New York has their Black and White Cookies that are adored by many; Baltimore has their Berger Cookies that seem to have an equally enthusiastic crowd of followers. I love how we can attach our love to a city because of a simple tasty treat, a cookie. I have reviewed many comments about the Berger Cookie and how people travel to the city never knowing that they are about to be mesmerized by this cake like, shortbread tasting, fudgy topped cookie.
It is a delight to many the first time they sink their teeth through the two layers of fudge and cookie. Oh, and their are two layers. The fudge is piled high on the cookie; it is a sight to see. The cookie holds together and welcomes the teeth with that last and final bite...snap....you have now introduced your taste buds to a new favorite.
My challenge is to try and get as close as possible to this beloved cookie only in a gluten free recipe.
Is it and would it be possible? The question of the day!
I had to try. I found a recipe from 2009 that was printed in the Washington Post which was adapted from a King Arthur recipe. The recipes were both given great reviews and seemed easy enough to follow.
I knew that in order to make an exceptional cookie, I had to start with the best ingredients. For the butter I chose to stick with my favorite, Kerry Gold. For the rice flours I purchased super fine blends because they work the best in delicate desserts. I used whole milk and eggs from our local dairy; milk was creamy white and the yolks were a nice orange.
I followed each step and I hope that you will too. The recipe is one that builds the batter from the first ingredient to the last. With out the gluten in the flour to help the cookie bind together we must add "air" and a foundation for the batter to be perfect. The batter is thick but fluffy and spongy at the same time. This is what you want.
The final key to the success of this gluten free cookie is the pan I used. I know from experience that some gluten free cookies don't hold their shape and flatten to nothing; then there are others that don't budge...the way you scooped them is the way they bake (those are a bit disappointing to open the door and see a scoop instead of a round cookie). To make sure that this would not be the case with these cookies, I got creative. A few months ago at a Goodwill, I bought a whoopie pie pan. It makes six cookies at a time. I only paid $2.00 for it and thought what the heck. I brought it home and threw it in to my cookie sheet drawer and there it sat...until today.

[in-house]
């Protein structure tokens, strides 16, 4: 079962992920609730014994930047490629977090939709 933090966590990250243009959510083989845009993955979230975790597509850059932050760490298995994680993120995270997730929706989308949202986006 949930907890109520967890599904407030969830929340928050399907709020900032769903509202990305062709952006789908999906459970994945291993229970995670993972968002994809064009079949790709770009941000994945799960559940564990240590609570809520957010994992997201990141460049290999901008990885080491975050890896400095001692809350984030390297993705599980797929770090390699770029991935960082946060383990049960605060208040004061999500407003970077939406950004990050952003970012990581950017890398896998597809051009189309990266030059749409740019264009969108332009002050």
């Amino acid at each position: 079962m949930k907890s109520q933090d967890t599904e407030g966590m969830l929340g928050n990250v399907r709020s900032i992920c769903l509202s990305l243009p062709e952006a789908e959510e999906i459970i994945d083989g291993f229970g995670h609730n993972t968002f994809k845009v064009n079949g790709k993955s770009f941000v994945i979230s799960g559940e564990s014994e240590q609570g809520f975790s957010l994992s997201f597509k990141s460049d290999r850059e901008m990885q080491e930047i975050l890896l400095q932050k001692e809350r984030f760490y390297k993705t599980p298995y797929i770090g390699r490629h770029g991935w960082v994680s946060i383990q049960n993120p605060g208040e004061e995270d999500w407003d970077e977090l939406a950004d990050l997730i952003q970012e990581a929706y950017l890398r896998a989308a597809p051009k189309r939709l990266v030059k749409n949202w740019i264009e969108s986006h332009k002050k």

It was the perfect shape and size for the Berger Cookie. It held an ice cream scoop of batter and allowed the batter to bake and rise without spreading into one large cookie. The cookies ended up being about a 1/4 inch thick, cakey and buttery--oh, they are delicious!
You will notice that the frosting on my cookies is not the suggested 3 tablespoons from the original recipe. I knew that my family would not want to eat the cookie with that much rich and sweet frosting. I think you can add any amount that you're comfortable with and not feel guilty, unless you plan on eating the whole pan...it may happen...you just never know.
Are you ready for a cookie that is gluten free and will knock your socks off? I thought so.
Recipe: Baltimore's Berger Cookie, gluten free
Adapted from a recipe found in the Washington Post on 10-29-2009
NOTE: I used a scale to weigh all of my flours and starches. I have included estimates in cups for those that do not have a scale. I would recommend a scale because then your measurements can match mine in the recipe.
Cookies depend on size of scoop you use. I was able to get 21 large cookies.
8 ounces of unslated butter, at room temperature
1 1/2 (184 g) cups confectioner's sugar (powdered sugar)
4 teaspoons vanilla extract
1 tablespoon baking powder
1 1/2 teaspoons salt
2 cups (293 g) of fine white rice flour or powder (the later can be purchased at an Oriental store)
1 cup (122 g) tapioca starch
1 cup (135 g) fine brown rice flour
3 large eggs, at room temperature
1 cup (240 g) whole milk, at room temperature
1(12 oz) bag of semi-sweet chocolate chips (Gheridelli is what I used)
3 ounces of unsweetened cocoa powder
3 tablespoons of brown rice syrup (you can use corn syrup if you prefer)
3 tablespoons unsalted butter
3/4 cup heavy cream
1 1/2 cups confectioner's sugar
To make the cookies:
Preheat oven to 400 degrees. Spray your pan with Pam or cooking spray.
In a large bowl, combine the flours, starch, salt, and baking powder. Mix well with a wire whisk.
In a large bowl add butter. Beat for 3 minutes until pale yellow and fluffy.
Add the powdered sugar and beat for 2 minutes, add vanilla and combine well.
Add each egg separately and blend well after each egg is added. You should notice the batter starting to be fluffy.
You will alternate the milk and the flour mix into the butter mixture. Mixing well after each addition. It took me 5 sets of flour then milk, then flour again, repeat. The batter should be increasing in volume and yet still fluffy.
You can make the cookies any size you want. I used an ice cream scoop and did one scoop per bun circle in my bun pan. (see note and link above).
Cook each sheet of cookies for 9-11minutes. Do not over bake them. You want them cake-like, not dry and crumbly. The edges should be lighlty brown and the tops a pale yellow.
Let cookies cool on wire rack.
To make frosting:
I will tell you this is like no frosting I have ever made, its very fudgy and stiff yet shiny and moldable.
In a large sauce pan on the stove top, set your heat to medium low.
Combine the first 5 ingredients, mix well. You do not want to burn this chocolate, so stay by the pan and keep stirring the bottom. It takes about 5 minutes for every thing to melt together.
Turn heat off and let cool slightly.
Add confectioner's sugar and beat for 2 minutes.
Slather each cookie with the amount of frosting your family would enjoy.